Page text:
Journal Article
Mediterranean Quarterly (2005) 16 (2): 52–65.
Published: 01 June 2005
... for those who can afford it, it has turned out to be the rebel’s best friend in war-torn West Africa. The international lust for diamonds propelled the growth of a global market over the past three decades, with trade being conducted both legally and illegally. In the 1990s, the illegal diamond...
Journal Article
Mediterranean Quarterly (2004) 15 (4): 100–114.
Published: 01 December 2004
... immigrants were people of Greek back- ground from the former Soviet Union and other Eastern European countries. These were given Greek citizenship and were quickly absorbed into the work force.6 But the overwhelming number of migrant workers that fl ooded Greece are legal and illegal Albanians. The Athens...
Journal Article
Mediterranean Quarterly (2001) 12 (1): 81–99.
Published: 01 March 2001
... with Albania, some of which have already been addressed. The following will focus on three of the more troublesome challenges: illegal migration, organized crime, and institutional instability. Illegal migration in Albania, as in many other parts...
Journal Article
Mediterranean Quarterly (2004) 15 (4): 88–99.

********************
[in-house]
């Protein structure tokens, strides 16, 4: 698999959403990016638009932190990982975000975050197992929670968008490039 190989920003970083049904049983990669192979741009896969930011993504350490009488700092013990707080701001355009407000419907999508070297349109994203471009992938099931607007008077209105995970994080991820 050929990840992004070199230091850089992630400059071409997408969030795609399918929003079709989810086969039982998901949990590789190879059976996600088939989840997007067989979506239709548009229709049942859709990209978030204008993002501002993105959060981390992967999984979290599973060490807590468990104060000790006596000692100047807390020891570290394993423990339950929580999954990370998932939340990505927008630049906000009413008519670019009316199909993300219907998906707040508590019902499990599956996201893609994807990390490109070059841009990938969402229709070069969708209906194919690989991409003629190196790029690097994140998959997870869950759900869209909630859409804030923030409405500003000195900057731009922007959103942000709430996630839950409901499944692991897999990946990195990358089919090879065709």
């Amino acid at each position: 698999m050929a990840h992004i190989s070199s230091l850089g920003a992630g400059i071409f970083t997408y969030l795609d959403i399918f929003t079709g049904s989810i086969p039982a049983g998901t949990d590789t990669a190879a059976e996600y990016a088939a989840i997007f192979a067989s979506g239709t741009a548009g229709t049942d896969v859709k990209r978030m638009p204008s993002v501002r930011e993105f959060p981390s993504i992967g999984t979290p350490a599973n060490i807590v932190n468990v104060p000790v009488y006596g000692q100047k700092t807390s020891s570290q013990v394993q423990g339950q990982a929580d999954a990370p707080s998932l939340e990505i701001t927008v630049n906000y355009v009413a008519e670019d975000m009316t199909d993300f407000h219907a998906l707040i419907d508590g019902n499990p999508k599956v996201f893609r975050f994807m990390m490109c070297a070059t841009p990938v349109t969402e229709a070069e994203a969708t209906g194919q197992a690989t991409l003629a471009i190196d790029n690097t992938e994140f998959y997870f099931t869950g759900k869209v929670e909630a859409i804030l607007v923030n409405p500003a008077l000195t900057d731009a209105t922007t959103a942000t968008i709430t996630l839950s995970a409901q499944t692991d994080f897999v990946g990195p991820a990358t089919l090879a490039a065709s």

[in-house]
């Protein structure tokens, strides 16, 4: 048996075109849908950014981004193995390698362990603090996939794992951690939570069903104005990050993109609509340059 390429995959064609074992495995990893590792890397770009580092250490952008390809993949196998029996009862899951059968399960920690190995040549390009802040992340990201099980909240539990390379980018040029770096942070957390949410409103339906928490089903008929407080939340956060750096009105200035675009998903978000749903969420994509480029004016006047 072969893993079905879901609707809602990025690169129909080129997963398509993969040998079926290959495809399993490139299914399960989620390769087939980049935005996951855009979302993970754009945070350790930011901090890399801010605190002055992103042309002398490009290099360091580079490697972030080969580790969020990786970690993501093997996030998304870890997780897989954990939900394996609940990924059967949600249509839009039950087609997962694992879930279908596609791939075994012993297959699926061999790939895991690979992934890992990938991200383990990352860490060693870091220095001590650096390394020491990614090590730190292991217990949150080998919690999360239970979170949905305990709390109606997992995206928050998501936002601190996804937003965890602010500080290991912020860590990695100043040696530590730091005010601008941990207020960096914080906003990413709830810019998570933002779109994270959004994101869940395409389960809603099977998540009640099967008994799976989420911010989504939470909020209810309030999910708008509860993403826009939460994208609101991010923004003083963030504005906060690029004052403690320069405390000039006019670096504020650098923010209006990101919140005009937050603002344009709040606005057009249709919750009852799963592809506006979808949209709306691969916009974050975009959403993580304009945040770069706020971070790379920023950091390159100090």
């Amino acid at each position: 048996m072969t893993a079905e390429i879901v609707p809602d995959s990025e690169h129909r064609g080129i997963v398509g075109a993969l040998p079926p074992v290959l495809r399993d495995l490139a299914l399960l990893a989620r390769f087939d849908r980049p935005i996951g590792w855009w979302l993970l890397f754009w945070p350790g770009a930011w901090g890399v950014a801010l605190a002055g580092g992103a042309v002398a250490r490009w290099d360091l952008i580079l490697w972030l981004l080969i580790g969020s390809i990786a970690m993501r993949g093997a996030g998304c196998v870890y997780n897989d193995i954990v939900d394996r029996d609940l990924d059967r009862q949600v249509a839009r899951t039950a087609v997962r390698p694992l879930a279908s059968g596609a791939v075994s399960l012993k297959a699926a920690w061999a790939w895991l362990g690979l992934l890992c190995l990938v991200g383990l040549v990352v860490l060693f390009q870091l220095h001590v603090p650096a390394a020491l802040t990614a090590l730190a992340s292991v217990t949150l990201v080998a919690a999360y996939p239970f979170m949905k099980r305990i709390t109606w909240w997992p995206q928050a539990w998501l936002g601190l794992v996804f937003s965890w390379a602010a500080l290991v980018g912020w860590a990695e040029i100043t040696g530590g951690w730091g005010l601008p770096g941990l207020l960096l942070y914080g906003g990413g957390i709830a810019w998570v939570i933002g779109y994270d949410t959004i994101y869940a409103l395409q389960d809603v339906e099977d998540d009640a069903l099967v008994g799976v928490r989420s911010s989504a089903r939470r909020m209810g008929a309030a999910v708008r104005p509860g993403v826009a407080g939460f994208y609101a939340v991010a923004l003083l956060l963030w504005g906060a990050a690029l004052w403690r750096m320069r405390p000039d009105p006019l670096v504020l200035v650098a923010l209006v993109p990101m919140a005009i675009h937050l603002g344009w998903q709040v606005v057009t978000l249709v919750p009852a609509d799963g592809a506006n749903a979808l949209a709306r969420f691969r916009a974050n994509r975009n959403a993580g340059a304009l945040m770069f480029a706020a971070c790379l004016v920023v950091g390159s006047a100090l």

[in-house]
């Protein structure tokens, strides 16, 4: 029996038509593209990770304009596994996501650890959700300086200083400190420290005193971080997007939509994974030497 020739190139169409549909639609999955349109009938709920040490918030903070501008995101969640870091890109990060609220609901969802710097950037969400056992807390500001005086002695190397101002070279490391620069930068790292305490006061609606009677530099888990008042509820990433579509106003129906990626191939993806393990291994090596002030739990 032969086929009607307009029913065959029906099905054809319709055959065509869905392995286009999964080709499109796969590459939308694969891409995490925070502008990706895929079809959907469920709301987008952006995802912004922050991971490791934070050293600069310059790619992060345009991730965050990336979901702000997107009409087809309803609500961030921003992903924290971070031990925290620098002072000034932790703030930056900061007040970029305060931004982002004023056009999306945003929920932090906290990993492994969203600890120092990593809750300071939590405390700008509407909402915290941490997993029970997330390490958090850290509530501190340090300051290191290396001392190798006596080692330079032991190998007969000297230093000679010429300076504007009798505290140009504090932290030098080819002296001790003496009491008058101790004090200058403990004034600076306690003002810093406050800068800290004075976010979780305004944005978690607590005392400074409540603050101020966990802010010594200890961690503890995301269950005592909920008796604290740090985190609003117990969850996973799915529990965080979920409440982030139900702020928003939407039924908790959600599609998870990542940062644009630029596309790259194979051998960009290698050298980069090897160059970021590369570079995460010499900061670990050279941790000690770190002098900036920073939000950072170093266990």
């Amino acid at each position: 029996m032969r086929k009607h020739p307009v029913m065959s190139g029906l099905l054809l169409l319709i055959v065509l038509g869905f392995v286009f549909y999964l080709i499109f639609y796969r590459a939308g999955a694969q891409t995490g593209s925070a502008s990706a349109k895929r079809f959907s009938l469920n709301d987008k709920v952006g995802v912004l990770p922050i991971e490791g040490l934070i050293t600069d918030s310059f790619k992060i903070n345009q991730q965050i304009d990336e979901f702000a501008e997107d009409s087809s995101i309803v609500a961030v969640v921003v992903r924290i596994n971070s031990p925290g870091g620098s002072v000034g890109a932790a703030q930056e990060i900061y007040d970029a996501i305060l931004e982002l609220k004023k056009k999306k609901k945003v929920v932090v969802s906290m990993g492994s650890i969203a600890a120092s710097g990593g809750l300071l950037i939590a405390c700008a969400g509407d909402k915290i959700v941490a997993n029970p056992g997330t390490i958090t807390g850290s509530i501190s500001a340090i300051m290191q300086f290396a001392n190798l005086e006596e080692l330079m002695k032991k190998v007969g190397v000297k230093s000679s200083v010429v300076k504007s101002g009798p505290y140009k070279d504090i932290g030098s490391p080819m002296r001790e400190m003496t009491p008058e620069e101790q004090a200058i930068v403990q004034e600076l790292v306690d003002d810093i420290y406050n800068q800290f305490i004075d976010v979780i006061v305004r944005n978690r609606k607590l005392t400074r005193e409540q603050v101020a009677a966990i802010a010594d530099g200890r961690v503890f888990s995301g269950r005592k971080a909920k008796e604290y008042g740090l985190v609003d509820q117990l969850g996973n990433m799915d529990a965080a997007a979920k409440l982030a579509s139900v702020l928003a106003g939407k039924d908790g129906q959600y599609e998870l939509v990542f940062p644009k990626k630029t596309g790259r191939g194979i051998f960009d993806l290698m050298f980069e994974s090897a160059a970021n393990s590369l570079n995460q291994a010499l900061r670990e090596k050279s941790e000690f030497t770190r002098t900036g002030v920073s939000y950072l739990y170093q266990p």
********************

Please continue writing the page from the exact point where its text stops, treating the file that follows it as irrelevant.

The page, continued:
Published: 01 December 2004
... migration fl ows, illegal labor migration, movements of asylum seekers and refugees, and the registered migration of foreigners. In the early 2000s, for instance, more than 100,000 illegal migrants bound for Europe were apprehended each year in Turkey.3 The number of foreign citizens who have residence...
Journal Article
Mediterranean Quarterly (2006) 17 (1): 73–101.
Published: 01 March 2006
... is solidly premised on international law norms and decisions, challenged or ignored by Ankara. Revisiting these premises will demonstrate, inter alia, precisely why the international community —  until the Annan Plan — consistently censored and condemned Turkey’s 1974 invasion and the illegal...
Journal Article
Mediterranean Quarterly (2007) 18 (2): 67–84.